The Rainbow Venues is commonly the place to find many house artists, DJ’s, grime artists and up and coming bands. So if you prefer listening to Capital rather than BBC Radio 1Xtra, this may not be the place for you. House music isn’t really my forte so I found it difficult to differentiate between the DJs playing throughout the night. My Nu Leng actually had a different sound to the others and worked the crowd extremely well. Even I think the mood it creates is great. As someone who’s a bigger fan of hip-hop, RnB and grime, going to a place that plays house music is an interesting change of pace. Whilst I will agree that at times it is repetitive, it creates a completely different, much more relaxed and less “hype” atmosphere
During my evening at Rainbow there was never a time where I felt intimidated or ever concerned that I might be in trouble. The strict pat-down on the door is enough to quell any raver’s fears of violence. The bouncers, whilst not constantly in sight, made regular patrols around the club. Everyone I met was extremely friendly, in fact I probably spent more time outside and around the venue talking to strangers and new friends, than inside enjoying the music and dancing. It was mostly full of young people, with virtually no one over the age of 30. The clientele practically screams youth culture.
This is certainly not the place to be wearing Louboutins. This is the place to experiment with new outfits and pretty much wear whatever you want. A number of the people I went with ended up going into the rave in shorts. Vintage sports jackets seemed to be fairly popular, so if you’re concerned about fitting in pop down to COW or Urban Outfitters. Anything street-wear also seemed to be fairly popular, so think brands such as Palace, A Bathing Ape, Adidas, Nike and Kenzo. For girls I suggest either a tank top or an oversized vintage t-shirt with shorts or jeans or generally anything found in COW. For guys, you won’t stick out too much in jeans and any t-shirt found in Footasylum. It’s definitely the place to experiment though; I’m looking forward to planning my next outfit for Rainbow. I asked a number of people what they thought the dress code was for Rainbow and the overwhelming response was “Wavy Garms”.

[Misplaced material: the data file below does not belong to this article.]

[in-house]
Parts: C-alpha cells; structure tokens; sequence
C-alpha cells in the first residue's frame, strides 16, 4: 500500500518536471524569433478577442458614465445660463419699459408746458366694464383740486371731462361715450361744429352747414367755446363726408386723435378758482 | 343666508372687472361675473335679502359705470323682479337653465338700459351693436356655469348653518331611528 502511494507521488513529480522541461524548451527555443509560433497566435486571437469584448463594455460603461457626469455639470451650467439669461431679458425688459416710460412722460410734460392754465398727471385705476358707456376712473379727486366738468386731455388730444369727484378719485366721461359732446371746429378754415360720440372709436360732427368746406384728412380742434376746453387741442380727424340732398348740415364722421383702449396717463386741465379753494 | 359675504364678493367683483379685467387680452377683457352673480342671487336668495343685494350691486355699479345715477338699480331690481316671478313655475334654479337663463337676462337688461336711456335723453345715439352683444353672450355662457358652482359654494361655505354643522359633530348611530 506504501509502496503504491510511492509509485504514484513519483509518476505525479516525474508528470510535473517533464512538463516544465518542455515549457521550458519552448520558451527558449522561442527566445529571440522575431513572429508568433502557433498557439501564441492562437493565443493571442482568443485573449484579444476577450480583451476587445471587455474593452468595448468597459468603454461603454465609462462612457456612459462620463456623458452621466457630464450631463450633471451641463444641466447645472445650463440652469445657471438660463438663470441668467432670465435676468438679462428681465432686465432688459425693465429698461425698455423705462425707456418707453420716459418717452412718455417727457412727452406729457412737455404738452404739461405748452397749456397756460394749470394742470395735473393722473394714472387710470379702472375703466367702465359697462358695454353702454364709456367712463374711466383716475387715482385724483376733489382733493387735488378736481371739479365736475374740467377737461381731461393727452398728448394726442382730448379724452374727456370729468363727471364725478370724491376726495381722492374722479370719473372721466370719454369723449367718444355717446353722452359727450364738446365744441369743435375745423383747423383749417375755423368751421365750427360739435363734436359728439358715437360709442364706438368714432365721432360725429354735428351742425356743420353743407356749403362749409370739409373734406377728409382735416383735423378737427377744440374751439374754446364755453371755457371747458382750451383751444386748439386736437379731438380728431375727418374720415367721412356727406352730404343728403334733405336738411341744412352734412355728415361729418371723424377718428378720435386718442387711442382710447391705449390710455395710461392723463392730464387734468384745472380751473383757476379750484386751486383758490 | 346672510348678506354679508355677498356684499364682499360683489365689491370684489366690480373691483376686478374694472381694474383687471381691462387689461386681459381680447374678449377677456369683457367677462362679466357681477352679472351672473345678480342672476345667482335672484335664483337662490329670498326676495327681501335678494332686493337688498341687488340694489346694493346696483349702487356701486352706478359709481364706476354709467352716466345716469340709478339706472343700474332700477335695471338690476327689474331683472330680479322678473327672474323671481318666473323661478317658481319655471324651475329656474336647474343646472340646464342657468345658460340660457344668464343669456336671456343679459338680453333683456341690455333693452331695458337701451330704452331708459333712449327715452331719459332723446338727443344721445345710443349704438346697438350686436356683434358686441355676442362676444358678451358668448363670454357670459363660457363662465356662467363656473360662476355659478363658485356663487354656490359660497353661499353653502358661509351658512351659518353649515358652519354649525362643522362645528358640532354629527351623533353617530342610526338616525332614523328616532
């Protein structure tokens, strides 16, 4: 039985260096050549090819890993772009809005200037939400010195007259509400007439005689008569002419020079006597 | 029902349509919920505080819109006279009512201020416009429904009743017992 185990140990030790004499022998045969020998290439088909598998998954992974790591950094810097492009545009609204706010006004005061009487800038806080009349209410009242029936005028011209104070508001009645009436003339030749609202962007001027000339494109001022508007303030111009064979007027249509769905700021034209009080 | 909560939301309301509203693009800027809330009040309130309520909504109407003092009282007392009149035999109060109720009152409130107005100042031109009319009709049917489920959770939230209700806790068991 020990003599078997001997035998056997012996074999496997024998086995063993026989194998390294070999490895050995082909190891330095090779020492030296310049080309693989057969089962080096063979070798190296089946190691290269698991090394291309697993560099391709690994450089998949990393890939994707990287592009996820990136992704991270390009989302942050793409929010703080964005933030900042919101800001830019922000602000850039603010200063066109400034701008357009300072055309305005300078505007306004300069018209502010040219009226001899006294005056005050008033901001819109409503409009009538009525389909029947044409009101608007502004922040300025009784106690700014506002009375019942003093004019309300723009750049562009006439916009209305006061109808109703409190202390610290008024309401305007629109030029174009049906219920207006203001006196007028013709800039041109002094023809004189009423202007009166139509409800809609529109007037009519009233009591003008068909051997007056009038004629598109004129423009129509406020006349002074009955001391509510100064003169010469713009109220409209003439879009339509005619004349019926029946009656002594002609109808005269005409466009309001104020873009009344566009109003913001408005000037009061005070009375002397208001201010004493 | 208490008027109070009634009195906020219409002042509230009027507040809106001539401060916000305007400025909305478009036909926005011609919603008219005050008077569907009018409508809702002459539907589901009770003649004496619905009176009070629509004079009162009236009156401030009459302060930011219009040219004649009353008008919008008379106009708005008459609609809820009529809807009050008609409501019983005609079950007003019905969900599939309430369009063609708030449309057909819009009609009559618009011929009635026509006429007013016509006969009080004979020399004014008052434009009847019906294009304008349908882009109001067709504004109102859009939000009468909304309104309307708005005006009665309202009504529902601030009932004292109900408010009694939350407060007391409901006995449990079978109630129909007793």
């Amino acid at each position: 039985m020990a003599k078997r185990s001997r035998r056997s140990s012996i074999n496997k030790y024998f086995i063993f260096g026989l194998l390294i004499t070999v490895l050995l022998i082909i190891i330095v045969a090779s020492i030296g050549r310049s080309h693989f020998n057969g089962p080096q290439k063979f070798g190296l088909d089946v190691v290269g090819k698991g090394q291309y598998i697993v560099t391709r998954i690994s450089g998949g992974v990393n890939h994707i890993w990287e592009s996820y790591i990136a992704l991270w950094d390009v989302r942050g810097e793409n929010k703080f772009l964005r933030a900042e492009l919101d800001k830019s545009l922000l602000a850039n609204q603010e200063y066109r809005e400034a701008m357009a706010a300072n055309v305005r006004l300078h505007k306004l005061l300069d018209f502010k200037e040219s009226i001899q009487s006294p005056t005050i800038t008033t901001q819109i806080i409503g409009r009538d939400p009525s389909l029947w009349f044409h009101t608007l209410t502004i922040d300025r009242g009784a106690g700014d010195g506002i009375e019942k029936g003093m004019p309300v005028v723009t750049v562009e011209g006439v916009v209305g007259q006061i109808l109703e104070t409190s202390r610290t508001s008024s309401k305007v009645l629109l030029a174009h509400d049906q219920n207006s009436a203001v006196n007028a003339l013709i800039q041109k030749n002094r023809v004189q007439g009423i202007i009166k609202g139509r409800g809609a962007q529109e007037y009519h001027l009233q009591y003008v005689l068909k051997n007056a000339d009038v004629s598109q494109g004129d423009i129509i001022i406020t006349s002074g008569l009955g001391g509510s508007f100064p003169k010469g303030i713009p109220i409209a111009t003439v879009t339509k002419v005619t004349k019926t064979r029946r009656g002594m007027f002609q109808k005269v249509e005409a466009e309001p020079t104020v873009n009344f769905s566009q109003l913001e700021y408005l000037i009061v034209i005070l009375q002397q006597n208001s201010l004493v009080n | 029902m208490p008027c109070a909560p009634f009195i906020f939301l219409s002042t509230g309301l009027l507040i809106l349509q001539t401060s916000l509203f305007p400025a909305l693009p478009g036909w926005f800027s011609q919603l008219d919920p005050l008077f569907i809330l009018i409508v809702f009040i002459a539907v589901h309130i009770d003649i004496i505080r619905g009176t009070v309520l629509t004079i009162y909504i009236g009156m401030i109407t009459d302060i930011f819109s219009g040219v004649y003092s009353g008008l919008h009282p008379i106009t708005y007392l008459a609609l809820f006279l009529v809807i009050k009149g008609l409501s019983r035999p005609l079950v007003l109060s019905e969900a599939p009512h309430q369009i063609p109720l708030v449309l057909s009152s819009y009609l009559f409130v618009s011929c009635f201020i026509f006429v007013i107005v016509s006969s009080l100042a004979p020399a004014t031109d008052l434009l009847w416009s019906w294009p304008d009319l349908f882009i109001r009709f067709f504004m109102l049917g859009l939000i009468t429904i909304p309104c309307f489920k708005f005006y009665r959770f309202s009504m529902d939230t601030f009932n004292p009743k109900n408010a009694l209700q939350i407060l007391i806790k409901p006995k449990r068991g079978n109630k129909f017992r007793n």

Considering the décor and the feel that The Rainbow Venues try to put out, I feel that the drinks were overpriced. I didn’t see anyone drinking any spirits, shots or wine. This meant that for most of the night we drank the cider(£3.50), the cheapest option. However, I did notice that a large amount of people in the club had opted to drink water, which is something that the venue is aware of as a bottle cost £2.50.
Would I recommend it?
Absolutely yes. If you’re purely looking to go out, have a good time, and don’t care about keeping up appearances, this is the place for you.
The Rainbow Venues is probably the easiest, Saturday night out you’ll ever have and is a breath of fresh air for anyone fatigued by Arcadian or the Broad Street Strip of clubs in Birmingham. It’s definitely not for everyone, but I think everyone should go and experience it once. In my entire clubbing history I can say that I’ve never been to nightclub quite like The Rainbow Venues.
The Rainbow Venues if an 11-part venue that you probably won’t see all of until the second or third time you go. The nightclub is fuelled by youth culture and so is a very laid-back and yet galvanising night out. Worth a go if you’re purely looking to party and don’t care about looking good doing it.
Review written by SWOOPE content partner Luke James.